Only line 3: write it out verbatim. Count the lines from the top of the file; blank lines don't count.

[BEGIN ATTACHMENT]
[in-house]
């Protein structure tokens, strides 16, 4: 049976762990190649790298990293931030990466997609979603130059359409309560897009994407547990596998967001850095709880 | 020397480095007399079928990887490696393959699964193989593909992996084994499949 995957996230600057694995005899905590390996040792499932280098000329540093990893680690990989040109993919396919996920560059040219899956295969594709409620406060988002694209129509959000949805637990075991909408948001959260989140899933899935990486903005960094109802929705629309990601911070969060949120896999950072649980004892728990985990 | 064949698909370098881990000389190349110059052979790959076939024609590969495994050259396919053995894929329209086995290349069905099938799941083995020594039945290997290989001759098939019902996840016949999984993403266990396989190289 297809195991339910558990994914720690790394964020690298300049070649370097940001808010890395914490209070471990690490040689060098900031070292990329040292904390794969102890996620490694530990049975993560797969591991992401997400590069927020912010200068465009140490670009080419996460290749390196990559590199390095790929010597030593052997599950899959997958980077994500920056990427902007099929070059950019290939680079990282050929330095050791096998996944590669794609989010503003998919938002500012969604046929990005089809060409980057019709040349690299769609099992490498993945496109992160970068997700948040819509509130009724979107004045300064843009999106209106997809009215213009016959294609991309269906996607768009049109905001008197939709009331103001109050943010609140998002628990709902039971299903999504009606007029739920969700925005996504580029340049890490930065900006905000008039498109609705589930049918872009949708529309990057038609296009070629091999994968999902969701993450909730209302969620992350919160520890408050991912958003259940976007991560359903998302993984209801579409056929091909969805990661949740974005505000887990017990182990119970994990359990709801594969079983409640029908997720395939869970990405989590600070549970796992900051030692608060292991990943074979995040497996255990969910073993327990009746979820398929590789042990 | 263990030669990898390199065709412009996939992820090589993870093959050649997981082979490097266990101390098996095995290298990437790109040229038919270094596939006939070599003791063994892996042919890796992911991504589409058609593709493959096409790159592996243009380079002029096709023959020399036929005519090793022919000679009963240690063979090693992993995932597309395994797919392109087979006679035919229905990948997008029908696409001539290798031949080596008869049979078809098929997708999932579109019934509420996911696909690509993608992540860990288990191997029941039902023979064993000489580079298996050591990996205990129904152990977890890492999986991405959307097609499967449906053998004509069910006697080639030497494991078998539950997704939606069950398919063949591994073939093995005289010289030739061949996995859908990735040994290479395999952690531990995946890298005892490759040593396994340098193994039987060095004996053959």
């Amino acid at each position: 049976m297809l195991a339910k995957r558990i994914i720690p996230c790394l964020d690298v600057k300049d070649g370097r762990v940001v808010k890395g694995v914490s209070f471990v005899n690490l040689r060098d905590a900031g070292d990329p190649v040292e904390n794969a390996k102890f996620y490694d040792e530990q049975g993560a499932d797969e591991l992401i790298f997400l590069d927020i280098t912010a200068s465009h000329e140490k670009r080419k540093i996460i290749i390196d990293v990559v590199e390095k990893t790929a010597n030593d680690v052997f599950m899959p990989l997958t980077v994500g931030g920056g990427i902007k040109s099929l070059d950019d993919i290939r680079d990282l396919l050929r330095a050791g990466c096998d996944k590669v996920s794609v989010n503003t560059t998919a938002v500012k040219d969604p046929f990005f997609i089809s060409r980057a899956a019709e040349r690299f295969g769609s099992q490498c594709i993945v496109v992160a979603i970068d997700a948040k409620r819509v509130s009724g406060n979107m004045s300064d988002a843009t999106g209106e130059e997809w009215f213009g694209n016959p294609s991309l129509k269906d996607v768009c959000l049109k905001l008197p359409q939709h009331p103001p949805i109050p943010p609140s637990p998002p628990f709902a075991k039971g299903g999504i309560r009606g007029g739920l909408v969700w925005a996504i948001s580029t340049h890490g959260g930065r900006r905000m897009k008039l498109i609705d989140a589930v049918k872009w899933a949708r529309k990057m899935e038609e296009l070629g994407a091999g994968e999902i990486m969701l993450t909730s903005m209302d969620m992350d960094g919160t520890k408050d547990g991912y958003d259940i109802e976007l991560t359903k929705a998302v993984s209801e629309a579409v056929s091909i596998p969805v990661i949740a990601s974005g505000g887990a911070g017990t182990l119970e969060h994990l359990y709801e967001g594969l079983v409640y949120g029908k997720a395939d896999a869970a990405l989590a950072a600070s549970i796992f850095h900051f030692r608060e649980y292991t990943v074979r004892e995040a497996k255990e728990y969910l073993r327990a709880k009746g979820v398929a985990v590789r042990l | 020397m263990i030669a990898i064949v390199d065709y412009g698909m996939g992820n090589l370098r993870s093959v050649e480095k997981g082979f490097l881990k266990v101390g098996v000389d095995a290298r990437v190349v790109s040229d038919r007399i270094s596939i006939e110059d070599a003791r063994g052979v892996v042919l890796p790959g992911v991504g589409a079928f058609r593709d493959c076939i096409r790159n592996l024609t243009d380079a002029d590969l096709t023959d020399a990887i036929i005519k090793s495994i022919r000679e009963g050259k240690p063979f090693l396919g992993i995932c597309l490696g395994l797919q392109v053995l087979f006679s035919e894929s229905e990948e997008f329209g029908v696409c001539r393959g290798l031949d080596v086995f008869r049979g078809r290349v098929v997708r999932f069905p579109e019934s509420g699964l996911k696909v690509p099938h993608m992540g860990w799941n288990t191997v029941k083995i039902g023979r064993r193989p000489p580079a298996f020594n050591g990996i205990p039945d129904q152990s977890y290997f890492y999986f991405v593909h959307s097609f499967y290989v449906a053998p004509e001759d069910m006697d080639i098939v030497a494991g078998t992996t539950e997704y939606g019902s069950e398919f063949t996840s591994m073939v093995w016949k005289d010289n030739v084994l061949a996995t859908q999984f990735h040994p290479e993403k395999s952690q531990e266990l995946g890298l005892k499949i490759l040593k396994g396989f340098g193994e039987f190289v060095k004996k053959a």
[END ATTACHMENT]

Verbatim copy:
């Amino acid at each position: 049976m297809l195991a339910k995957r558990i994914i720690p996230c790394l964020d690298v600057k300049d070649g370097r762990v940001v808010k890395g694995v914490s209070f471990v005899n690490l040689r060098d905590a900031g070292d990329p190649v040292e904390n794969a390996k102890f996620y490694d040792e530990q049975g993560a499932d797969e591991l992401i790298f997400l590069d927020i280098t912010a200068s465009h000329e140490k670009r080419k540093i996460i290749i390196d990293v990559v590199e390095k990893t790929a010597n030593d680690v052997f599950m899959p990989l997958t980077v994500g931030g920056g990427i902007k040109s099929l070059d950019d993919i290939r680079d990282l396919l050929r330095a050791g990466c096998d996944k590669v996920s794609v989010n503003t560059t998919a938002v500012k040219d969604p046929f990005f997609i089809s060409r980057a899956a019709e040349r690299f295969g769609s099992q490498c594709i993945v496109v992160a979603i970068d997700a948040k409620r819509v509130s009724g406060n979107m004045s300064d988002a843009t999106g209106e130059e997809w009215f213009g694209n016959p294609s991309l129509k269906d996607v768009c959000l049109k905001l008197p359409q939709h009331p103001p949805i109050p943010p609140s637990p998002p628990f709902a075991k039971g299903g999504i309560r009606g007029g739920l909408v969700w925005a996504i948001s580029t340049h890490g959260g930065r900006r905000m897009k008039l498109i609705d989140a589930v049918k872009w899933a949708r529309k990057m899935e038609e296009l070629g994407a091999g994968e999902i990486m969701l993450t909730s903005m209302d969620m992350d960094g919160t520890k408050d547990g991912y958003d259940i109802e976007l991560t359903k929705a998302v993984s209801e629309a579409v056929s091909i596998p969805v990661i949740a990601s974005g505000g887990a911070g017990t182990l119970e969060h994990l359990y709801e967001g594969l079983v409640y949120g029908k997720a395939d896999a869970a990405l989590a950072a600070s549970i796992f850095h900051f030692r608060e649980y292991t990943v074979r004892e995040a497996k255990e728990y969910l073993r327990a709880k009746g979820v398929a985990v590789r042990l | 020397m263990i030669a990898i064949v390199d065709y412009g698909m996939g992820n090589l370098r993870s093959v050649e480095k997981g082979f490097l881990k266990v101390g098996v000389d095995a290298r990437v190349v790109s040229d038919r007399i270094s596939i006939e110059d070599a003791r063994g052979v892996v042919l890796p790959g992911v991504g589409a079928f058609r593709d493959c076939i096409r790159n592996l024609t243009d380079a002029d590969l096709t023959d020399a990887i036929i005519k090793s495994i022919r000679e009963g050259k240690p063979f090693l396919g992993i995932c597309l490696g395994l797919q392109v053995l087979f006679s035919e894929s229905e990948e997008f329209g029908v696409c001539r393959g290798l031949d080596v086995f008869r049979g078809r290349v098929v997708r999932f069905p579109e019934s509420g699964l996911k696909v690509p099938h993608m992540g860990w799941n288990t191997v029941k083995i039902g023979r064993r193989p000489p580079a298996f020594n050591g990996i205990p039945d129904q152990s977890y290997f890492y999986f991405v593909h959307s097609f499967y290989v449906a053998p004509e001759d069910m006697d080639i098939v030497a494991g078998t992996t539950e997704y939606g019902s069950e398919f063949t996840s591994m073939v093995w016949k005289d010289n030739v084994l061949a996995t859908q999984f990735h040994p290479e993403k395999s952690q531990e266990l995946g890298l005892k499949i490759l040593k396994g396989f340098g193994e039987f190289v060095k004996k053959a």